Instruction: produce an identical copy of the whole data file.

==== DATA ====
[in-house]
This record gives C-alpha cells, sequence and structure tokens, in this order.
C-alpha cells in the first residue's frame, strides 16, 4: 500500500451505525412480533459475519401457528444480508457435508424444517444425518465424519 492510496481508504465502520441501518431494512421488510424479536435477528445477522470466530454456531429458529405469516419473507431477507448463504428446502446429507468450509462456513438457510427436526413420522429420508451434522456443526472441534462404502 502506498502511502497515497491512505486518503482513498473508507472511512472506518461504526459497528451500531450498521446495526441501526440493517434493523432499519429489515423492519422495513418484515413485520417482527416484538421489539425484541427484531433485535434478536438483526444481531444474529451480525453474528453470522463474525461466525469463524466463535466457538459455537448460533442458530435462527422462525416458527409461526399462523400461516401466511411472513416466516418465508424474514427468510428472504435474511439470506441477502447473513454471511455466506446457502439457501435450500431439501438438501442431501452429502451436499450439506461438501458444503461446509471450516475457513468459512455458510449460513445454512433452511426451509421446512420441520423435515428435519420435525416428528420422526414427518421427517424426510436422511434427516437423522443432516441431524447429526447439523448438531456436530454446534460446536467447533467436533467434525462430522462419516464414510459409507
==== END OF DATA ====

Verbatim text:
[in-house]
This record gives C-alpha cells, sequence and structure tokens, in this order.
C-alpha cells in the first residue's frame, strides 16, 4: 500500500451505525412480533459475519401457528444480508457435508424444517444425518465424519 492510496481508504465502520441501518431494512421488510424479536435477528445477522470466530454456531429458529405469516419473507431477507448463504428446502446429507468450509462456513438457510427436526413420522429420508451434522456443526472441534462404502 502506498502511502497515497491512505486518503482513498473508507472511512472506518461504526459497528451500531450498521446495526441501526440493517434493523432499519429489515423492519422495513418484515413485520417482527416484538421489539425484541427484531433485535434478536438483526444481531444474529451480525453474528453470522463474525461466525469463524466463535466457538459455537448460533442458530435462527422462525416458527409461526399462523400461516401466511411472513416466516418465508424474514427468510428472504435474511439470506441477502447473513454471511455466506446457502439457501435450500431439501438438501442431501452429502451436499450439506461438501458444503461446509471450516475457513468459512455458510449460513445454512433452511426451509421446512420441520423435515428435519420435525416428528420422526414427518421427517424426510436422511434427516437423522443432516441431524447429526447439523448438531456436530454446534460446536467447533467436533467434525462430522462419516464414510459409507